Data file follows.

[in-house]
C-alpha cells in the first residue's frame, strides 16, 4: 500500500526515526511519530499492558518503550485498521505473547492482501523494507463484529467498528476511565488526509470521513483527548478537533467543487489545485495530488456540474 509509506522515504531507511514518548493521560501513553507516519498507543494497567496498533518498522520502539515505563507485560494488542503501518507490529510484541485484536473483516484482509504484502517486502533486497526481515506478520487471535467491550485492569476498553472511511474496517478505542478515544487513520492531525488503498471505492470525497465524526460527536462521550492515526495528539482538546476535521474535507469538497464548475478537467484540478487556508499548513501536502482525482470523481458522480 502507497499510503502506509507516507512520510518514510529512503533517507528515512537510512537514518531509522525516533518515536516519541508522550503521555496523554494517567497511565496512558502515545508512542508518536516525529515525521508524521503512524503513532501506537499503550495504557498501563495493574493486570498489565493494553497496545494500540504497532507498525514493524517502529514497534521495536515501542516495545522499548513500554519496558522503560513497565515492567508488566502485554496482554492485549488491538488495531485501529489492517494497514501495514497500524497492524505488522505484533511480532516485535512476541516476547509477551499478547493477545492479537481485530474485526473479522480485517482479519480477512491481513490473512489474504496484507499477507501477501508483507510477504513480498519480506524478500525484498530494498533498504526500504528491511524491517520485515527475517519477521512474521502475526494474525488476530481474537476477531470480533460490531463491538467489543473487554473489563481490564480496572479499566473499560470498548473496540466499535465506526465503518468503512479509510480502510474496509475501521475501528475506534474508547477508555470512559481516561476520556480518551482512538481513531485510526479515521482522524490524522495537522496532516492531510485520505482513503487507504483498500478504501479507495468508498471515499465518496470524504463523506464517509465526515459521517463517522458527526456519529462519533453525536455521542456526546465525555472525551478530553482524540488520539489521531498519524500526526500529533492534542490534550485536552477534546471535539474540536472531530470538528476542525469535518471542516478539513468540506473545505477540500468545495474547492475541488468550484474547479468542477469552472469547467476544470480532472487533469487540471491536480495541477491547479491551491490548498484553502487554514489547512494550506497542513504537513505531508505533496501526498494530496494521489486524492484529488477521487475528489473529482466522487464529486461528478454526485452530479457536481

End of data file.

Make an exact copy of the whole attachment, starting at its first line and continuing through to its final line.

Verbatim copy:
[in-house]
C-alpha cells in the first residue's frame, strides 16, 4: 500500500526515526511519530499492558518503550485498521505473547492482501523494507463484529467498528476511565488526509470521513483527548478537533467543487489545485495530488456540474 509509506522515504531507511514518548493521560501513553507516519498507543494497567496498533518498522520502539515505563507485560494488542503501518507490529510484541485484536473483516484482509504484502517486502533486497526481515506478520487471535467491550485492569476498553472511511474496517478505542478515544487513520492531525488503498471505492470525497465524526460527536462521550492515526495528539482538546476535521474535507469538497464548475478537467484540478487556508499548513501536502482525482470523481458522480 502507497499510503502506509507516507512520510518514510529512503533517507528515512537510512537514518531509522525516533518515536516519541508522550503521555496523554494517567497511565496512558502515545508512542508518536516525529515525521508524521503512524503513532501506537499503550495504557498501563495493574493486570498489565493494553497496545494500540504497532507498525514493524517502529514497534521495536515501542516495545522499548513500554519496558522503560513497565515492567508488566502485554496482554492485549488491538488495531485501529489492517494497514501495514497500524497492524505488522505484533511480532516485535512476541516476547509477551499478547493477545492479537481485530474485526473479522480485517482479519480477512491481513490473512489474504496484507499477507501477501508483507510477504513480498519480506524478500525484498530494498533498504526500504528491511524491517520485515527475517519477521512474521502475526494474525488476530481474537476477531470480533460490531463491538467489543473487554473489563481490564480496572479499566473499560470498548473496540466499535465506526465503518468503512479509510480502510474496509475501521475501528475506534474508547477508555470512559481516561476520556480518551482512538481513531485510526479515521482522524490524522495537522496532516492531510485520505482513503487507504483498500478504501479507495468508498471515499465518496470524504463523506464517509465526515459521517463517522458527526456519529462519533453525536455521542456526546465525555472525551478530553482524540488520539489521531498519524500526526500529533492534542490534550485536552477534546471535539474540536472531530470538528476542525469535518471542516478539513468540506473545505477540500468545495474547492475541488468550484474547479468542477469552472469547467476544470480532472487533469487540471491536480495541477491547479491551491490548498484553502487554514489547512494550506497542513504537513505531508505533496501526498494530496494521489486524492484529488477521487475528489473529482466522487464529486461528478454526485452530479457536481